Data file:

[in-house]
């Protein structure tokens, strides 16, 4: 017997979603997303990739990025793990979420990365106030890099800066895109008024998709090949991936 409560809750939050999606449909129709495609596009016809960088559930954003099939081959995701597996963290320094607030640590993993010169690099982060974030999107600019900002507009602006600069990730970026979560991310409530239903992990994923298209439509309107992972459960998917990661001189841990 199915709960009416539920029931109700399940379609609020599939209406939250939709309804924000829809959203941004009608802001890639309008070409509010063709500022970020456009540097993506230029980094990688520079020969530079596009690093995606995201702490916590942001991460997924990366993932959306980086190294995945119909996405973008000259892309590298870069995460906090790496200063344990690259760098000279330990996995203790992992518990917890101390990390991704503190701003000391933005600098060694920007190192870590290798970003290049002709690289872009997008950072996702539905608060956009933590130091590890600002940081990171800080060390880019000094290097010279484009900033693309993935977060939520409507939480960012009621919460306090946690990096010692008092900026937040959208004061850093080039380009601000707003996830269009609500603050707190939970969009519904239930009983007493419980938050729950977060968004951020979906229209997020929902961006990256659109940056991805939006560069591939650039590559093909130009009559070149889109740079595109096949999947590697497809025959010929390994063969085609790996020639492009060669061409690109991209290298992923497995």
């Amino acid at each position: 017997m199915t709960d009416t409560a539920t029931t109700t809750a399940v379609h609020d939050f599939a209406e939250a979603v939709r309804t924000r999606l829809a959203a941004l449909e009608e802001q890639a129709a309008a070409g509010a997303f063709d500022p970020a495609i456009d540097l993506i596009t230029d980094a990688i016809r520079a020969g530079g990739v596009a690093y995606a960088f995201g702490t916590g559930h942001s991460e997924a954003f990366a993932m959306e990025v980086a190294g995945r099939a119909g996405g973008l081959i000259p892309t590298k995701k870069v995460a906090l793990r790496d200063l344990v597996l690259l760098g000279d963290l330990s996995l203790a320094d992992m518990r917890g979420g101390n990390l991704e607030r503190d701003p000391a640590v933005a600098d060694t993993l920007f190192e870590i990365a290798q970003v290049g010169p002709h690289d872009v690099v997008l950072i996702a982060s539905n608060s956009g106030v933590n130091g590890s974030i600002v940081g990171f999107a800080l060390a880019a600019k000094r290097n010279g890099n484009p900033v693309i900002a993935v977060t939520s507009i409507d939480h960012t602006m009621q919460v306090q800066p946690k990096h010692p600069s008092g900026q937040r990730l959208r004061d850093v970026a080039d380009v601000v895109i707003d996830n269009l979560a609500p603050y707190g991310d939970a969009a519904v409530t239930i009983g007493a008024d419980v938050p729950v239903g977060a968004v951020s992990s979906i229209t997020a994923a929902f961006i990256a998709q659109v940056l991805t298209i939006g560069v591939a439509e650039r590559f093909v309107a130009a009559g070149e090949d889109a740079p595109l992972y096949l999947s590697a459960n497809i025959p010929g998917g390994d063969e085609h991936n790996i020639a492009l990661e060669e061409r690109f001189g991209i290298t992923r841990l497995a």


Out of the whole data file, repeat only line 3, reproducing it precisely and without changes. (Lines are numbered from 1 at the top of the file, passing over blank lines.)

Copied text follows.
């Amino acid at each position: 017997m199915t709960d009416t409560a539920t029931t109700t809750a399940v379609h609020d939050f599939a209406e939250a979603v939709r309804t924000r999606l829809a959203a941004l449909e009608e802001q890639a129709a309008a070409g509010a997303f063709d500022p970020a495609i456009d540097l993506i596009t230029d980094a990688i016809r520079a020969g530079g990739v596009a690093y995606a960088f995201g702490t916590g559930h942001s991460e997924a954003f990366a993932m959306e990025v980086a190294g995945r099939a119909g996405g973008l081959i000259p892309t590298k995701k870069v995460a906090l793990r790496d200063l344990v597996l690259l760098g000279d963290l330990s996995l203790a320094d992992m518990r917890g979420g101390n990390l991704e607030r503190d701003p000391a640590v933005a600098d060694t993993l920007f190192e870590i990365a290798q970003v290049g010169p002709h690289d872009v690099v997008l950072i996702a982060s539905n608060s956009g106030v933590n130091g590890s974030i600002v940081g990171f999107a800080l060390a880019a600019k000094r290097n010279g890099n484009p900033v693309i900002a993935v977060t939520s507009i409507d939480h960012t602006m009621q919460v306090q800066p946690k990096h010692p600069s008092g900026q937040r990730l959208r004061d850093v970026a080039d380009v601000v895109i707003d996830n269009l979560a609500p603050y707190g991310d939970a969009a519904v409530t239930i009983g007493a008024d419980v938050p729950v239903g977060a968004v951020s992990s979906i229209t997020a994923a929902f961006i990256a998709q659109v940056l991805t298209i939006g560069v591939a439509e650039r590559f093909v309107a130009a009559g070149e090949d889109a740079p595109l992972y096949l999947s590697a459960n497809i025959p010929g998917g390994d063969e085609h991936n790996i020639a492009l990661e060669e061409r690109f001189g991209i290298t992923r841990l497995a």